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Be careful with how you use Russian greetings. Hello in Russian is considered formal and should be used in polite situations with people you are not familiar with. For example, with your boss who you would want to speak to with some degree of respect, you would say Hello, and not Hi which is more casual. For that see the video lesson for Hi in Russian.

Russian for Hello is Zdra-wichyeh

In this video as usual you can also hear a native Russian speaker’s commentary on when Hello is used and when it should not be used. As always make your flash cards and practice a little bit each day and you’ll be speaking Russian in no time!

Russian is pretty tough. I mean, let’s not kid ourselves. It can be downright intimidating at times. But there’s two things I want to encourage you with.

#1: Don’t worry. I am here to help you. I enjoy teaching, and I especially enjoy teaching Russian. If I can do it, you can do it. And I’m going to show you every trick I came up with to master this killer language. So hang in there.

Besides, if you’ve seen all the videos up to this point, you already have a good, useful vocabulary that you should feel proud of. I guarantee you ALREADY KNOW MORE RUSSIAN than 99% of the tourists who travel there. You know how to politely ask for tea and coffee, or a beer or juice, pizza, salad, soup, chicken. You can ask where the currency exchange is, or the bathroom, and you can point to ANYTHING and ask for this one here, please. Of course after todays Russian video lesson, you will know the difference between Hello and Hi in Russian.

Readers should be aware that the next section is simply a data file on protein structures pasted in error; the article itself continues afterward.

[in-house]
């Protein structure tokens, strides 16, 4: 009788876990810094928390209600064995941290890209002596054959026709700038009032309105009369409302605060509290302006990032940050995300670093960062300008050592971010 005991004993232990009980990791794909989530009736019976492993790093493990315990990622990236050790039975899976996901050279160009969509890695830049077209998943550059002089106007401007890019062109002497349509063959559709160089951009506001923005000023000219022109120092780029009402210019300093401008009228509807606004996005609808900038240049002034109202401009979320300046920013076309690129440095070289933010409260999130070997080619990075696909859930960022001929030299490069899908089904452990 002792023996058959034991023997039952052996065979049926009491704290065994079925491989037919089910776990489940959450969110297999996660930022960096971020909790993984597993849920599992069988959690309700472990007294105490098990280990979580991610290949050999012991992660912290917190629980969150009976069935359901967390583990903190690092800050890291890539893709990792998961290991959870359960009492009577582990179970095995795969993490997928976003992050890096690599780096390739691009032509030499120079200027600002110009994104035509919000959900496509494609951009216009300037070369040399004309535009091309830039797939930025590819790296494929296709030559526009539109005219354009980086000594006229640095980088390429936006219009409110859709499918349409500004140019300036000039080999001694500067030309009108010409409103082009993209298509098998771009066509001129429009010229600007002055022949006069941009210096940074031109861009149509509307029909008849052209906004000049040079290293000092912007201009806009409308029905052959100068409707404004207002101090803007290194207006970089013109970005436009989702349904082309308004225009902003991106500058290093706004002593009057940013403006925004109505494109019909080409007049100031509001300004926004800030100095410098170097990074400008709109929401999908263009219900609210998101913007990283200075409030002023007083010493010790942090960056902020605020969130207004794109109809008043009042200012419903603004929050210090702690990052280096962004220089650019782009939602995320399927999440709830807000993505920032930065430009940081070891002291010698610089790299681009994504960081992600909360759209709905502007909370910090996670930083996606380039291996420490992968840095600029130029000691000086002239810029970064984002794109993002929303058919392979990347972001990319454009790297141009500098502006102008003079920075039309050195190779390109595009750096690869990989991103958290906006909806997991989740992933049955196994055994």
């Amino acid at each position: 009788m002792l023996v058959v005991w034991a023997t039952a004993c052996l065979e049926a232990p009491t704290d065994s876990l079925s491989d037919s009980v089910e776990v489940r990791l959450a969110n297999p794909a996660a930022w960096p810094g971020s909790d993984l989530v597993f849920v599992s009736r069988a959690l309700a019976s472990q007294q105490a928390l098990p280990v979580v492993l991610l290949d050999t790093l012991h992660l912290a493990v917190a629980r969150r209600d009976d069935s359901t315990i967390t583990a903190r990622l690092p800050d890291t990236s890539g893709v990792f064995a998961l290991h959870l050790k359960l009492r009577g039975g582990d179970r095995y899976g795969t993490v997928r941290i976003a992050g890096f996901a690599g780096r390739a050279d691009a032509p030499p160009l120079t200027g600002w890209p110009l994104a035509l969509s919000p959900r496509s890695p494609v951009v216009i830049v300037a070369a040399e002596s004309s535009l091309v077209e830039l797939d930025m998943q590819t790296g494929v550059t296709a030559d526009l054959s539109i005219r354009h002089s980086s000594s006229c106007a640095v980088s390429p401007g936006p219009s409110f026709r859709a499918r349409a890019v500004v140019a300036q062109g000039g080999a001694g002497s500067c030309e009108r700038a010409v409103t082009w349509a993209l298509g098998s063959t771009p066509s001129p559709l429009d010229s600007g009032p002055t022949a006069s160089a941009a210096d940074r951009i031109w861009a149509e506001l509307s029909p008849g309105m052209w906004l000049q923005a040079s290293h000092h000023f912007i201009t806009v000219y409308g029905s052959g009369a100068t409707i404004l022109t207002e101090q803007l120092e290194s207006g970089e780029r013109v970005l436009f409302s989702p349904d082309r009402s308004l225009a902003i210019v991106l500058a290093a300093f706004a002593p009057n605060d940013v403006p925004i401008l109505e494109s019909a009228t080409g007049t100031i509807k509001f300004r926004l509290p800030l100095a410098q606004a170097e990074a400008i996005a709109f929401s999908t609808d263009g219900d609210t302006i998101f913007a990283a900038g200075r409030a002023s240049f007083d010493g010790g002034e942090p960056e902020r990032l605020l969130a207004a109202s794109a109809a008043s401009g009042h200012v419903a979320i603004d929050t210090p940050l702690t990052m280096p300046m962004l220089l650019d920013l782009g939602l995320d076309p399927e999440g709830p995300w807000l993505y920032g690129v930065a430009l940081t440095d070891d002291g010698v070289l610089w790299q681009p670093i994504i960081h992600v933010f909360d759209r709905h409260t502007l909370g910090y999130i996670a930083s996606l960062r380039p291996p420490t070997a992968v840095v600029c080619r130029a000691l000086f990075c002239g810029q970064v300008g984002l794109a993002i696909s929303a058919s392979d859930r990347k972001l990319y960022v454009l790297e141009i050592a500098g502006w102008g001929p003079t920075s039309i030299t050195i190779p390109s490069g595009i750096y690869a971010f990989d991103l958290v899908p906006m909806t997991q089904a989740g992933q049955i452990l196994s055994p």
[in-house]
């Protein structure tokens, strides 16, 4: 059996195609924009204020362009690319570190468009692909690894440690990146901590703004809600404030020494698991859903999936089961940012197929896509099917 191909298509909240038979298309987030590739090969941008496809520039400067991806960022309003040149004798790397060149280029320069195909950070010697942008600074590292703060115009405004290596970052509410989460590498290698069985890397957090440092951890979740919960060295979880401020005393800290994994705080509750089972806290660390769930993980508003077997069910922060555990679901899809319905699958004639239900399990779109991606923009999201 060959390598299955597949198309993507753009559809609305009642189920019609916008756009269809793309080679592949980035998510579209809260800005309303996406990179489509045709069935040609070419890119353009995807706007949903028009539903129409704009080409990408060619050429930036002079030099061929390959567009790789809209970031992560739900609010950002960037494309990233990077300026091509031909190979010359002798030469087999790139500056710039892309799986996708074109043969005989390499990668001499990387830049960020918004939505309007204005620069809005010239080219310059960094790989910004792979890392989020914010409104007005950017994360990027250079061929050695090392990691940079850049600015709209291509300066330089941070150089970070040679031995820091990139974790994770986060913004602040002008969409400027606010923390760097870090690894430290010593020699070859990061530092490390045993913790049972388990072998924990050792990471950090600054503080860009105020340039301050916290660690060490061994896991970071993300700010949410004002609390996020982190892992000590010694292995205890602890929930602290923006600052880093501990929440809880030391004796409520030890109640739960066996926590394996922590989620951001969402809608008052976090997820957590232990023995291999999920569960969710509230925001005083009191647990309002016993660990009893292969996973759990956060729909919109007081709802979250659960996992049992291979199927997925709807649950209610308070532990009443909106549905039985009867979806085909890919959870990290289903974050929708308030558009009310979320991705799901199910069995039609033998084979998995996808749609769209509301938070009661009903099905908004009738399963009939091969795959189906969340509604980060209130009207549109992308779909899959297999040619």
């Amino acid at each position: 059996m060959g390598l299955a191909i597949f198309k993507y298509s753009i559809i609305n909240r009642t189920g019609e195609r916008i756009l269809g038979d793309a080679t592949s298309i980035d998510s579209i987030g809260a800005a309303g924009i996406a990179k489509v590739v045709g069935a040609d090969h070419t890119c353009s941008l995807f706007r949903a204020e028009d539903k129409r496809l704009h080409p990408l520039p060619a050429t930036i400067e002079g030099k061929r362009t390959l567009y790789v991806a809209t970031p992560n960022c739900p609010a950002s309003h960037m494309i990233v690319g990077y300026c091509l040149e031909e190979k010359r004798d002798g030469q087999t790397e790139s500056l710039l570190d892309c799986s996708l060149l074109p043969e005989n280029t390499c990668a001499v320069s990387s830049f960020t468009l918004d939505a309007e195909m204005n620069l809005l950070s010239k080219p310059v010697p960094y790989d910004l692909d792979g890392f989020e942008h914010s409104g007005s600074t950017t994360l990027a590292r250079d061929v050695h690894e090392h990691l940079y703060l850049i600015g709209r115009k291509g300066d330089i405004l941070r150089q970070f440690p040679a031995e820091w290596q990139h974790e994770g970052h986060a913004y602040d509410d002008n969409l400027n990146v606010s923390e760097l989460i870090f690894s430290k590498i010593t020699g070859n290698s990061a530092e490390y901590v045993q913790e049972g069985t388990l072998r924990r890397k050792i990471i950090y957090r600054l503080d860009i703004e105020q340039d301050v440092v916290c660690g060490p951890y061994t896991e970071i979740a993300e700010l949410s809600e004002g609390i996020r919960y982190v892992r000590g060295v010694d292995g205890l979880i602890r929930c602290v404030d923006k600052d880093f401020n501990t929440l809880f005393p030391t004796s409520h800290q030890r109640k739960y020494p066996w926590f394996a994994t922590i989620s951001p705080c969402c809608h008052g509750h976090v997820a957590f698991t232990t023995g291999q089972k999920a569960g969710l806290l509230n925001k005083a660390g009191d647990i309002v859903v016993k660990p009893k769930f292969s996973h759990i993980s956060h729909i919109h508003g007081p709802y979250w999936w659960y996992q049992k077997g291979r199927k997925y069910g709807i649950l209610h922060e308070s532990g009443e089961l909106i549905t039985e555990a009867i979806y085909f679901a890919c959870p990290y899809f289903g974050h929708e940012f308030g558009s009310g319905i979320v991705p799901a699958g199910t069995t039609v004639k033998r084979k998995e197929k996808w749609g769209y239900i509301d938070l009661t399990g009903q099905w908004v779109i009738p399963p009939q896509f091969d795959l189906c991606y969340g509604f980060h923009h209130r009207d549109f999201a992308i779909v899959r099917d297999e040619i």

That’s pretty useful, and I hope you feel good about that. Heck, I feel proud of you,and we barely know each other!

#2: Though you might be a beginner in Russian, here’s an important point that so many native speakers of English overlook: YOU ARE AN OUTRIGHT, WORLD CLASS MASTER OF ENGLISH.

How so?

You, my friend, can have the news on in the family room as you cook dinner in the kitchen and still understand everything.

You can watch a movie where the actors speak lightning fast, slang-ridden jargon obscured beneath a loud soundtrack, explosions and whatnot and still get every word,including the meaning, the sarcasms, the jokes, the subtext. All of it.

Because you are a native speaker of English, and Russian people (for one) will constantly be amazed at your skills. They will ask you to listen to a song, maybe Britney Spears, maybe The Pussycat Dolls, and ask if you understand the words, and could you please explain it to them. You have an incredible skill, every bit as amazing as their ability to understand Russian.

Always remember that.

Now on to today’s video! How to say Hello in Russian.

Do svidaniyeh!

Mark

 
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Russian Shopping Mall | How to say Store/Shop in Russian

July 14th, 2009
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In this video blog post, I show you the inside of a Russian shopping mall. Technically it’s Ukrainian but.. we will be speaking to the locals in Russian of course. Watch closely as the women with the purple shopping bag go by. I make a reference to the bag being full of magazines, which is very close to the Russian word for shop. Watch the video, and easily learn and remember the russian word for shop. This video also teaches the Russian word for buy. So if you are in Russia and you need to buy something, and you want to find a shop to buy something in.. watch the video. If you have any questions about this video or anything else please leave a comment.